After that, we needed to mix things up with a break. In some of the workshops we did Dave Gray’s “empathy map” exercise to expand what we consider about ourselves and the learners. It is a useful, visual way to test if we ARE designing for students.

Other times — both in the morning and afternoon sessions — we did case clinics using various “fishbowl” formats. I think the Samoan Circle variation worked best because we did not fall into the challenging whole circle – everyone wanting to talk problem. The bottom line with these case clinics was that one person with a real problem or opportunity benefited from the experience of the group, everyone saw more clearly that each other was a resource and that this online learning offering is not a solo practice. I could have just thrown up a few slides and said that in 5 minutes, but I think the conversations in the fishbowl were some of the most engaging in all the workshops.

The afternoon workshops were intended for teachers who have been teaching online for some time. To surface both their context and what they wanted to talk about, we first brainstormed some of their major challenges. We picked one and ran a reverse brainstorm in teams of 5.  Some of the challenges they picked to design for “100% failure” ranged from the generic “all online learning” to “focusing student engagement.” As usual, this activity generates laughter, then good reflective conversations about real issues in their institutions. Sometimes I probed with the “four why’s” approach as it can be easy to sit at the symptom level, rather than get to the underlying or systemic issue.  Again, through a conversational format using small and large group issues were surfaced. I like the reverse brainstorm better than a straight up brainstorm as I think it is easy to get stuck both in our ruts and our “that’s the way it always is” attitude. By designing for failure rather than success, we shift our frame far enough that new perceptions can emerge.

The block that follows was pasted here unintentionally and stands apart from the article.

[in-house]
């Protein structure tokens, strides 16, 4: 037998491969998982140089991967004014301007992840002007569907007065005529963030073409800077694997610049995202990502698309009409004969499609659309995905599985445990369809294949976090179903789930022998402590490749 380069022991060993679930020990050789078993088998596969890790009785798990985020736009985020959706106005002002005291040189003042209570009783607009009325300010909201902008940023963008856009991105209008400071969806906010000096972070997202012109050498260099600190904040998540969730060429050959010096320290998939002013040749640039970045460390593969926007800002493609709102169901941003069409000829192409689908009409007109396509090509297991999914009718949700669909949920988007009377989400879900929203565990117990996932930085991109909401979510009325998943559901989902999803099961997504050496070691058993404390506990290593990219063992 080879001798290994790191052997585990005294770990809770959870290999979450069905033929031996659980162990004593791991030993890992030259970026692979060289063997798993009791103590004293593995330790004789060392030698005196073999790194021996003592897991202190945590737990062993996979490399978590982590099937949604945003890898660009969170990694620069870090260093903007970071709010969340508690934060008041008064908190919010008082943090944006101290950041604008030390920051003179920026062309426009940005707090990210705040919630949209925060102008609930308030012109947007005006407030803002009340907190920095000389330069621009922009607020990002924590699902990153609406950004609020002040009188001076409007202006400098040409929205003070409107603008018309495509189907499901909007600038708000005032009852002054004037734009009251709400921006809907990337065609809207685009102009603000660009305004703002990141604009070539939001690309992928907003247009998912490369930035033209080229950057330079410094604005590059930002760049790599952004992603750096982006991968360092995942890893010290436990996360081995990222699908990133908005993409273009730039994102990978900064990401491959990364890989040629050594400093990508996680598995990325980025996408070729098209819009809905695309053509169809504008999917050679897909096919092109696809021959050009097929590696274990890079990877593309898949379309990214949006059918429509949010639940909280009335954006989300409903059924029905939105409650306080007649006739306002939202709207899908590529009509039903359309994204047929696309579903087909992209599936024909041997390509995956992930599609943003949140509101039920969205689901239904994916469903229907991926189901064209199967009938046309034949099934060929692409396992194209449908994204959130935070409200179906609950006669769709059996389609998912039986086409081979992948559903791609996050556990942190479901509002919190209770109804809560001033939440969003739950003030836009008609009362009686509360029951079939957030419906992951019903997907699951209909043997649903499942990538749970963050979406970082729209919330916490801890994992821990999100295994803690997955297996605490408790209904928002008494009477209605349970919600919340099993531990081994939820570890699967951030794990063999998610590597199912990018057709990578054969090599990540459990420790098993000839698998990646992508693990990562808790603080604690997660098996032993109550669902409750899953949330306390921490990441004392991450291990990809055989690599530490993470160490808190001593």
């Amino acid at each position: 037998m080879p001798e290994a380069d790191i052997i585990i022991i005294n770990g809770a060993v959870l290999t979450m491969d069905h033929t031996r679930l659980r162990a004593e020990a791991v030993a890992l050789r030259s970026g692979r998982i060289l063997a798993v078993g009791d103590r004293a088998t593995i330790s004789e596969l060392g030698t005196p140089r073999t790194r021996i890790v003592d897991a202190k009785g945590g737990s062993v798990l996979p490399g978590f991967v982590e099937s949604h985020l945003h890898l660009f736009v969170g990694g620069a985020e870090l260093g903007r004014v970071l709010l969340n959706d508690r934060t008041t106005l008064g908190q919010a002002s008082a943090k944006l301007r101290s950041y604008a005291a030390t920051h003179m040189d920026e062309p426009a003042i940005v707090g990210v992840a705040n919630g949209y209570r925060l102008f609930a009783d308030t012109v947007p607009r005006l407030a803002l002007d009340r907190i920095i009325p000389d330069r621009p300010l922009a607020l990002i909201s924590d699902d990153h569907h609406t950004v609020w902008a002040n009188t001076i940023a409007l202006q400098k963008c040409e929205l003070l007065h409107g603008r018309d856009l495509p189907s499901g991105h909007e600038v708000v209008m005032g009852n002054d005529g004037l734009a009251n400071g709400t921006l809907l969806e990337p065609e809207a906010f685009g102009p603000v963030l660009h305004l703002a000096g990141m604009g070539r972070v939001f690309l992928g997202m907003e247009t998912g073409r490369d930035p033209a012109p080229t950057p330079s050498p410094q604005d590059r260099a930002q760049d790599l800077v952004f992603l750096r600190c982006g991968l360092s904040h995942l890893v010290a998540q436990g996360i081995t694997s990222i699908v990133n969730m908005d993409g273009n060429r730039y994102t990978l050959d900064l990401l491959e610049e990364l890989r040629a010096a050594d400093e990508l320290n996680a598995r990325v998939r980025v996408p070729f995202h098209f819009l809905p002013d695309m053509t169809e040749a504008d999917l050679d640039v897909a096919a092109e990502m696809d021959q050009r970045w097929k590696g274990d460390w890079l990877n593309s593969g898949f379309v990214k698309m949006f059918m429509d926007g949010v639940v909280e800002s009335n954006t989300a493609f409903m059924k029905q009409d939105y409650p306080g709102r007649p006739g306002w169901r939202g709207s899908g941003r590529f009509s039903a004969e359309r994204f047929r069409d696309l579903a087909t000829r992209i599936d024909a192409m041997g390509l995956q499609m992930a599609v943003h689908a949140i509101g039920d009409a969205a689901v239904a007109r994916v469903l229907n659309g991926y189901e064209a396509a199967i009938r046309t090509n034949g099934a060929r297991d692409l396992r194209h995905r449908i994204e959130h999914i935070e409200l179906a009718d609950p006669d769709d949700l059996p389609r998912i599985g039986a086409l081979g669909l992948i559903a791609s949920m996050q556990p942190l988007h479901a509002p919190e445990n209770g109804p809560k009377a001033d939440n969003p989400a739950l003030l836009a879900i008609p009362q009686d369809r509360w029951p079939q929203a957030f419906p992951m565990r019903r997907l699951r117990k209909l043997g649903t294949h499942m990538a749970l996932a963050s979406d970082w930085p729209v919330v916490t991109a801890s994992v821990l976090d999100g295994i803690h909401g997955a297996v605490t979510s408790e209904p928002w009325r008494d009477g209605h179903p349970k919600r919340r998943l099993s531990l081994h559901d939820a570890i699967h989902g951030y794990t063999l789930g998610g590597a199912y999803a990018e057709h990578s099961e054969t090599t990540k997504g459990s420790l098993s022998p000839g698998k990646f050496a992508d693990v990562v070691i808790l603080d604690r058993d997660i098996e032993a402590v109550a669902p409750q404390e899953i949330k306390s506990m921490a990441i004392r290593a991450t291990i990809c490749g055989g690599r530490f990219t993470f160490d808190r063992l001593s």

The afternoon then also had some sort of fishbowl case clinic. The clinics seem to tap into the knowledge and experience in the room and most people mentioned in the debrief how useful this was. We did a modified fishbowl “Samoan Circle” style where we started with three people in the middle, with one of the people being the person with a challenge or case, one colleague they picked and me. We started by hearing the case person’s story and then asked clarifying questions. Those questions alone can trigger a great deal of insight. Then we’d segue into ideas, followed by the case person reviewing what they heard/learned and planned to do. People said they planned to use this method back at work!

In some of the workshops people had technology questions and we were able to successfully play using Twitter as both a note taking and “tapping into the outside world” experiment. I need to write this up separately as there were many insights. (Ah more time, eh?)

Finally, in all the workshops I asked people to “Pay it forward” by suggesting what they heard in the workshop I should make sure to share with the next group. This was a twist on “what did you learn.” You can see what they said in the early slides in the deck annotated below.  Sometimes we finished with a round of “just three words” on “your experience of the last three hours.” I always love the words – predictable and unpredictable – which come out.

Here is the PDF file of the annotated resources slides…NOT a presentation!  FacilitatingOnlineInteractionforLearningAU11